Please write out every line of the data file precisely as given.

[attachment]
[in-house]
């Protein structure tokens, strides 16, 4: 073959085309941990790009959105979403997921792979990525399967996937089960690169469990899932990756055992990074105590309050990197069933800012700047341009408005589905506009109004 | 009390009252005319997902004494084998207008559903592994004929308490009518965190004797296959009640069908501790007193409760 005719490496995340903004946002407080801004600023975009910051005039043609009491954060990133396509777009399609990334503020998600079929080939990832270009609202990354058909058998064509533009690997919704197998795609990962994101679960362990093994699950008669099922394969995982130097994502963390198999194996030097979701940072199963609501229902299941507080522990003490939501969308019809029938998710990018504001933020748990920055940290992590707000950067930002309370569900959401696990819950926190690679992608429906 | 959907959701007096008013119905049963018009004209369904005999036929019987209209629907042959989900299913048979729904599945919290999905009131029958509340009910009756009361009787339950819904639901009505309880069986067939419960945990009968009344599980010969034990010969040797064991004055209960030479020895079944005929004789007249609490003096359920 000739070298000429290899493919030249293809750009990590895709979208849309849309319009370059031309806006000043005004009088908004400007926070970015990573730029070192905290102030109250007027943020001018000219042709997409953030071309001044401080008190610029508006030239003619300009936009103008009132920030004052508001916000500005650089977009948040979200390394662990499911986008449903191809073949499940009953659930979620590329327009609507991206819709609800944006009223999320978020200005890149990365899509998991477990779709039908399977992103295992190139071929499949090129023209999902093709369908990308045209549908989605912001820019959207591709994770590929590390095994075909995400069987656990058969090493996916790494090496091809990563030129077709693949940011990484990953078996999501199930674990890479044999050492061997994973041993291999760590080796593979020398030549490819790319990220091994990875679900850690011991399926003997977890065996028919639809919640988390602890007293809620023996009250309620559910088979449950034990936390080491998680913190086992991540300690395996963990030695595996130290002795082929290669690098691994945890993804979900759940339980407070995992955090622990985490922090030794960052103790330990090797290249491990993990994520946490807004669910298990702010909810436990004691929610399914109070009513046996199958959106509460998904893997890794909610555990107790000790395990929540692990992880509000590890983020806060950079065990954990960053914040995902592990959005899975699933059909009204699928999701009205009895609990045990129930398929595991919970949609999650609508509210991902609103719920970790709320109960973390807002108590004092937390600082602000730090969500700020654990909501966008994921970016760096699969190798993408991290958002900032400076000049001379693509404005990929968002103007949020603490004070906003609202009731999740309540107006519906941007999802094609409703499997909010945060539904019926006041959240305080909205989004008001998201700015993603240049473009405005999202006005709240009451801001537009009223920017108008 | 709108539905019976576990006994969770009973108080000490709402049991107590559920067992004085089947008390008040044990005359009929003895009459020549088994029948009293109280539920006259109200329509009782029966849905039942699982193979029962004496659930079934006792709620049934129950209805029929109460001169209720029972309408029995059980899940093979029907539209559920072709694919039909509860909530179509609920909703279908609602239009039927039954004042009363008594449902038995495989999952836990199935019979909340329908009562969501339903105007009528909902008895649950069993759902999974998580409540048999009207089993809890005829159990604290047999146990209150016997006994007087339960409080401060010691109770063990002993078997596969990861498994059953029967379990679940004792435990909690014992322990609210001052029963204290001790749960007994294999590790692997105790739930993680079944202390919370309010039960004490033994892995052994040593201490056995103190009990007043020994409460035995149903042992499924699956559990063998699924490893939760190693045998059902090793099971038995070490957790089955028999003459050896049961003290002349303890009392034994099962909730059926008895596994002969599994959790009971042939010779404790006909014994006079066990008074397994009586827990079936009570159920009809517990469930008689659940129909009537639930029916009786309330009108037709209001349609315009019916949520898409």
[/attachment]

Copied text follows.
[in-house]
């Protein structure tokens, strides 16, 4: 073959085309941990790009959105979403997921792979990525399967996937089960690169469990899932990756055992990074105590309050990197069933800012700047341009408005589905506009109004 | 009390009252005319997902004494084998207008559903592994004929308490009518965190004797296959009640069908501790007193409760 005719490496995340903004946002407080801004600023975009910051005039043609009491954060990133396509777009399609990334503020998600079929080939990832270009609202990354058909058998064509533009690997919704197998795609990962994101679960362990093994699950008669099922394969995982130097994502963390198999194996030097979701940072199963609501229902299941507080522990003490939501969308019809029938998710990018504001933020748990920055940290992590707000950067930002309370569900959401696990819950926190690679992608429906 | 959907959701007096008013119905049963018009004209369904005999036929019987209209629907042959989900299913048979729904599945919290999905009131029958509340009910009756009361009787339950819904639901009505309880069986067939419960945990009968009344599980010969034990010969040797064991004055209960030479020895079944005929004789007249609490003096359920 000739070298000429290899493919030249293809750009990590895709979208849309849309319009370059031309806006000043005004009088908004400007926070970015990573730029070192905290102030109250007027943020001018000219042709997409953030071309001044401080008190610029508006030239003619300009936009103008009132920030004052508001916000500005650089977009948040979200390394662990499911986008449903191809073949499940009953659930979620590329327009609507991206819709609800944006009223999320978020200005890149990365899509998991477990779709039908399977992103295992190139071929499949090129023209999902093709369908990308045209549908989605912001820019959207591709994770590929590390095994075909995400069987656990058969090493996916790494090496091809990563030129077709693949940011990484990953078996999501199930674990890479044999050492061997994973041993291999760590080796593979020398030549490819790319990220091994990875679900850690011991399926003997977890065996028919639809919640988390602890007293809620023996009250309620559910088979449950034990936390080491998680913190086992991540300690395996963990030695595996130290002795082929290669690098691994945890993804979900759940339980407070995992955090622990985490922090030794960052103790330990090797290249491990993990994520946490807004669910298990702010909810436990004691929610399914109070009513046996199958959106509460998904893997890794909610555990107790000790395990929540692990992880509000590890983020806060950079065990954990960053914040995902592990959005899975699933059909009204699928999701009205009895609990045990129930398929595991919970949609999650609508509210991902609103719920970790709320109960973390807002108590004092937390600082602000730090969500700020654990909501966008994921970016760096699969190798993408991290958002900032400076000049001379693509404005990929968002103007949020603490004070906003609202009731999740309540107006519906941007999802094609409703499997909010945060539904019926006041959240305080909205989004008001998201700015993603240049473009405005999202006005709240009451801001537009009223920017108008 | 709108539905019976576990006994969770009973108080000490709402049991107590559920067992004085089947008390008040044990005359009929003895009459020549088994029948009293109280539920006259109200329509009782029966849905039942699982193979029962004496659930079934006792709620049934129950209805029929109460001169209720029972309408029995059980899940093979029907539209559920072709694919039909509860909530179509609920909703279908609602239009039927039954004042009363008594449902038995495989999952836990199935019979909340329908009562969501339903105007009528909902008895649950069993759902999974998580409540048999009207089993809890005829159990604290047999146990209150016997006994007087339960409080401060010691109770063990002993078997596969990861498994059953029967379990679940004792435990909690014992322990609210001052029963204290001790749960007994294999590790692997105790739930993680079944202390919370309010039960004490033994892995052994040593201490056995103190009990007043020994409460035995149903042992499924699956559990063998699924490893939760190693045998059902090793099971038995070490957790089955028999003459050896049961003290002349303890009392034994099962909730059926008895596994002969599994959790009971042939010779404790006909014994006079066990008074397994009586827990079936009570159920009809517990469930008689659940129909009537639930029916009786309330009108037709209001349609315009019916949520898409």